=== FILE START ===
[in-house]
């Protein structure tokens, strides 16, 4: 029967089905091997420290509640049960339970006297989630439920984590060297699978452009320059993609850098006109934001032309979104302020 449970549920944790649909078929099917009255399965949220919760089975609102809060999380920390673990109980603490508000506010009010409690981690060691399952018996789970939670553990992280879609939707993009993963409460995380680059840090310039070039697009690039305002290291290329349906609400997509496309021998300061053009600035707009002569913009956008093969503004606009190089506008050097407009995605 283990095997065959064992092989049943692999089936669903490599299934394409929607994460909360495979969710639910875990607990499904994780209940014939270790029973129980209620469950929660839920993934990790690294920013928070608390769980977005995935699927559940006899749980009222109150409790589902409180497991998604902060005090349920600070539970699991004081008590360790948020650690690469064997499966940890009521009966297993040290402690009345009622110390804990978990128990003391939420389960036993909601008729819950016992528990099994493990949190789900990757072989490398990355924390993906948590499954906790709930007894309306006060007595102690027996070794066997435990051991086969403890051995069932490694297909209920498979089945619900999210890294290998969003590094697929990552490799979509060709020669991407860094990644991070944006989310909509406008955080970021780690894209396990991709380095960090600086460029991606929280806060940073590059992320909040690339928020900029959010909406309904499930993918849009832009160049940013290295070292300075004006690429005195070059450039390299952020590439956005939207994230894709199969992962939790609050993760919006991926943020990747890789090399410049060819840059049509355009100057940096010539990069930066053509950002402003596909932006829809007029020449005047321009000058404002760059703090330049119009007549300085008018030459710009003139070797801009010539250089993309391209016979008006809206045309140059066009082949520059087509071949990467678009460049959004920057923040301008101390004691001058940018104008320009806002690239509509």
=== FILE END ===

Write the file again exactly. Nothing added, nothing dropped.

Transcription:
[in-house]
């Protein structure tokens, strides 16, 4: 029967089905091997420290509640049960339970006297989630439920984590060297699978452009320059993609850098006109934001032309979104302020 449970549920944790649909078929099917009255399965949220919760089975609102809060999380920390673990109980603490508000506010009010409690981690060691399952018996789970939670553990992280879609939707993009993963409460995380680059840090310039070039697009690039305002290291290329349906609400997509496309021998300061053009600035707009002569913009956008093969503004606009190089506008050097407009995605 283990095997065959064992092989049943692999089936669903490599299934394409929607994460909360495979969710639910875990607990499904994780209940014939270790029973129980209620469950929660839920993934990790690294920013928070608390769980977005995935699927559940006899749980009222109150409790589902409180497991998604902060005090349920600070539970699991004081008590360790948020650690690469064997499966940890009521009966297993040290402690009345009622110390804990978990128990003391939420389960036993909601008729819950016992528990099994493990949190789900990757072989490398990355924390993906948590499954906790709930007894309306006060007595102690027996070794066997435990051991086969403890051995069932490694297909209920498979089945619900999210890294290998969003590094697929990552490799979509060709020669991407860094990644991070944006989310909509406008955080970021780690894209396990991709380095960090600086460029991606929280806060940073590059992320909040690339928020900029959010909406309904499930993918849009832009160049940013290295070292300075004006690429005195070059450039390299952020590439956005939207994230894709199969992962939790609050993760919006991926943020990747890789090399410049060819840059049509355009100057940096010539990069930066053509950002402003596909932006829809007029020449005047321009000058404002760059703090330049119009007549300085008018030459710009003139070797801009010539250089993309391209016979008006809206045309140059066009082949520059087509071949990467678009460049959004920057923040301008101390004691001058940018104008320009806002690239509509």